After the hike, I still had a lot of energy so I ran around the park at the bottom a bit - followed trails along the stream - the salmon spawning yet - is it October?  Supposed to be pretty cool, I'll be back.  There is also a cool Nature Center with stuffed animals of all sorts (I like the beaver) - and I saw some kids wearing Jerry the Moose Antlers - these threw me back to my childhood where the Park Rangers across the road used to give Geordie and I these hats if we went to a nautre talk or something like that.  I found it crazy that after all this time Jerry the Moose is still the exact same.  

 
 
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Not even 20 minutes from Squamish is the trailhead to Elfin Lakes.  This 11km trail gains 2,000 feet of elevation through Garibaldi Provincial Park - half of it through the forest and half through Alpine meadows... think Heidi and the Sound of Music.  I swear I could have been in the Alps.  

The trail is an old road created to access Diamond Head Chalet which was built by two young Norwegian men (Ottar and Emil Brandvold) and a Canadian woman (Joan Matthews) in the 1940s.  Diamond Head chalet was the first high-altitude ski lodge in BC north of Vancouver - at this time people had to take a 4-hour ferry ride just to get to Squamish - this was followed by a train to Garibaldi station, and an overnight there before even beginning the hike in!!   Pretty cool.  I just started reading about these 3 people and find them fascinating - they were all competitive skiiers who met in a tournament in Banff... the three of them dreamed of creating a hut to hut system for hikers and skiiers throughout Garibaldi park... and went on to do so.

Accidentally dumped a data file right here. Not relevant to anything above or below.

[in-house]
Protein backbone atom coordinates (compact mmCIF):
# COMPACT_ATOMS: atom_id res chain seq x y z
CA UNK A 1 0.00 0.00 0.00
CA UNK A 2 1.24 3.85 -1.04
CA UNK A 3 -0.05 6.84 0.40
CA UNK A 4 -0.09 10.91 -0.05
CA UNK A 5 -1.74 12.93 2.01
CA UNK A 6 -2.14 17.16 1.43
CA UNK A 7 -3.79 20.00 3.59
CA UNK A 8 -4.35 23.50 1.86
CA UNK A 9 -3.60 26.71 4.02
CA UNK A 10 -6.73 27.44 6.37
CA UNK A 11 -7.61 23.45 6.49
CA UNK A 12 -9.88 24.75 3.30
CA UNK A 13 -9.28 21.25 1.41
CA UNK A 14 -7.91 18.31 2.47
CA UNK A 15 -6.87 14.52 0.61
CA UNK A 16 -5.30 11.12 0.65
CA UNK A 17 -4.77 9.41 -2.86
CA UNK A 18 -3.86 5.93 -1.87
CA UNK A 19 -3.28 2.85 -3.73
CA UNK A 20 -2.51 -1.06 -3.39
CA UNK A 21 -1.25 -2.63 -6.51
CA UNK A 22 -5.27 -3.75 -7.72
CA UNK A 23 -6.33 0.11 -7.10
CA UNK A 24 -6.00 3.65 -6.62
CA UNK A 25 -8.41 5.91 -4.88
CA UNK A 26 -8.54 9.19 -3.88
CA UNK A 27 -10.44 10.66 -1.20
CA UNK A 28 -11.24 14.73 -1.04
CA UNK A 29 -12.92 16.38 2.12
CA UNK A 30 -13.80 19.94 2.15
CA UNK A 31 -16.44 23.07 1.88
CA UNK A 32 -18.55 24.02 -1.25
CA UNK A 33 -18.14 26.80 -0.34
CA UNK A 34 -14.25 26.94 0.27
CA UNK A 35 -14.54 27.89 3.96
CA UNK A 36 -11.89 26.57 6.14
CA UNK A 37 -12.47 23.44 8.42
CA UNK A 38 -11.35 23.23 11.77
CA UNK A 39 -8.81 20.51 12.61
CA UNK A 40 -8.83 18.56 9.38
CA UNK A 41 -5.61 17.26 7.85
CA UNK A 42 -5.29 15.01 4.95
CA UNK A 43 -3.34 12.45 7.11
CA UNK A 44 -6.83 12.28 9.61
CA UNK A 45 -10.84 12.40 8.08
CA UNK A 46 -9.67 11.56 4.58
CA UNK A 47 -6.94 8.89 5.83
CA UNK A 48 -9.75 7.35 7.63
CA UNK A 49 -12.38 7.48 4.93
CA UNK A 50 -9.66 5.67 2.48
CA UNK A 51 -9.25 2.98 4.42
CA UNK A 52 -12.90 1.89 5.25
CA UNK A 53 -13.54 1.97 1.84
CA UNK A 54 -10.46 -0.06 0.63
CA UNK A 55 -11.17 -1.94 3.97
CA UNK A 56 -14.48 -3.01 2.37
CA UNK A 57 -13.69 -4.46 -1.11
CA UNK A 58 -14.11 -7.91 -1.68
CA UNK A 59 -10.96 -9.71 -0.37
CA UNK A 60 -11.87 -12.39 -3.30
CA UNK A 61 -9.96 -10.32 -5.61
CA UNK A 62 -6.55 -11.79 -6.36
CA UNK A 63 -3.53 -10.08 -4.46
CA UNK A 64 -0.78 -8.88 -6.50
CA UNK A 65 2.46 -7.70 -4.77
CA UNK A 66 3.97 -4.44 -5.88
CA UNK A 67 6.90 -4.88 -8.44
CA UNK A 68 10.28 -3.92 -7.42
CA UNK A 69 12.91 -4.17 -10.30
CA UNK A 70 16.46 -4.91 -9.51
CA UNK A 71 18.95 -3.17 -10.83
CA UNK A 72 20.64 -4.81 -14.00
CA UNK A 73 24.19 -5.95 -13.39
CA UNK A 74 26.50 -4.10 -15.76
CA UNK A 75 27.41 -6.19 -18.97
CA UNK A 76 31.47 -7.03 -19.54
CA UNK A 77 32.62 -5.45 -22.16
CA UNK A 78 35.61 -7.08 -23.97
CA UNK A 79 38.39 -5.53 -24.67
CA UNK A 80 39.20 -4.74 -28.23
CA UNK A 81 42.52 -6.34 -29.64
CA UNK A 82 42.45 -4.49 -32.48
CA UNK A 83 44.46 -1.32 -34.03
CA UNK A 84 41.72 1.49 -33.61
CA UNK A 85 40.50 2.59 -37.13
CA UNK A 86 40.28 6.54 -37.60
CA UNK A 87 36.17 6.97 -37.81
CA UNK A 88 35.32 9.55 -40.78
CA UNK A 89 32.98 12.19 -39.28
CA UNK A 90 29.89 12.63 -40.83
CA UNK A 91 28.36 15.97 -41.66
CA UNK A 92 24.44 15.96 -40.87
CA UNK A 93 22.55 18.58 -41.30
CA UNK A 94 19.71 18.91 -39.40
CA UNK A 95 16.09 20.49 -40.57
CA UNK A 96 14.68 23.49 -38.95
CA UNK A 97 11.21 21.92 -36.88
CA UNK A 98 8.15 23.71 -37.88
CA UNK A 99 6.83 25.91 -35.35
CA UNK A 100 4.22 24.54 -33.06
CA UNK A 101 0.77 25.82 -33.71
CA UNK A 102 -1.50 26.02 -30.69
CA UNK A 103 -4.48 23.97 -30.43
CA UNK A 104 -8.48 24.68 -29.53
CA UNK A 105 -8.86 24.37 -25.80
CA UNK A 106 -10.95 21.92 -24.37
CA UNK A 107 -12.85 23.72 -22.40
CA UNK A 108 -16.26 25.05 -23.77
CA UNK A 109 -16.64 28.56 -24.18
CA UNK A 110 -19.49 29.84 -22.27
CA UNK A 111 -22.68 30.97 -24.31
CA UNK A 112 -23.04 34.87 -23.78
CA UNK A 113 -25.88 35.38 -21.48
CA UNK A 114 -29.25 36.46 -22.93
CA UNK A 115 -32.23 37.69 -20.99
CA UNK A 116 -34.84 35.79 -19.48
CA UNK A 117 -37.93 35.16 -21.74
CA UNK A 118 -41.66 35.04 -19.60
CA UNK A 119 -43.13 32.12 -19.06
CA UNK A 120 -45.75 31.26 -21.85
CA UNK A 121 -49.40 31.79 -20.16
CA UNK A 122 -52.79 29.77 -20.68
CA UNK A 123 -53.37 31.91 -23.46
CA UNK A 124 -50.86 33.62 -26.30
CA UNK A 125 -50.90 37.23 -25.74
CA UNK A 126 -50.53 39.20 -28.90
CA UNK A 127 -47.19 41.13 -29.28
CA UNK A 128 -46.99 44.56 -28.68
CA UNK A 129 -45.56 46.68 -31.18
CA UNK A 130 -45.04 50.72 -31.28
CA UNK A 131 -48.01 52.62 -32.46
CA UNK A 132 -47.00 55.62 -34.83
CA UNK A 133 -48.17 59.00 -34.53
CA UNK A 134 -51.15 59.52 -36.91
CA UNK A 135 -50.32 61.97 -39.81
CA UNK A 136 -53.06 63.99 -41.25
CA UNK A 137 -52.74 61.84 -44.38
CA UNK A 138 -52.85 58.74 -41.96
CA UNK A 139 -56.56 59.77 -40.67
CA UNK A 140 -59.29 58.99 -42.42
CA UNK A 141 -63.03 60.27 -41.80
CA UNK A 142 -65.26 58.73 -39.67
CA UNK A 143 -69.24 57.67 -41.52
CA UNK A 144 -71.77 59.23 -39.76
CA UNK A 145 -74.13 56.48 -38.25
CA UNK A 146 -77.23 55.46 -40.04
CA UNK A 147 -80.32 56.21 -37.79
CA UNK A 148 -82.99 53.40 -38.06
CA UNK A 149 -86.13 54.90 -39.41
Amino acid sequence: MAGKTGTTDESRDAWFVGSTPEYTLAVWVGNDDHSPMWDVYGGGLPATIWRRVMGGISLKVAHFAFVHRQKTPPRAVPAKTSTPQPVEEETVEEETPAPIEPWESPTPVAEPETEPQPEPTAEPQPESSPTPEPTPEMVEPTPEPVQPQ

Now if these people weren't cool enough already - Joan was also the first graduate in sculpture from the Vancouver School of Art.  They developed a rehabilitation program to have war veterans come up into the mountains to help build cabins with the main focus being on the men's mental and physical health.  They also adopted a local deer as their pet - "The only thing about that deer," laughs Ottar, "was that we could never train him not to get into our bed." After Joan and Ottar had two kids, Joan stayed down in Squamish more... but wasn't just a housewife - she became the chief ambulance driver for the area.... wow this woman is my hero.  To read the whole history of this area - check out this article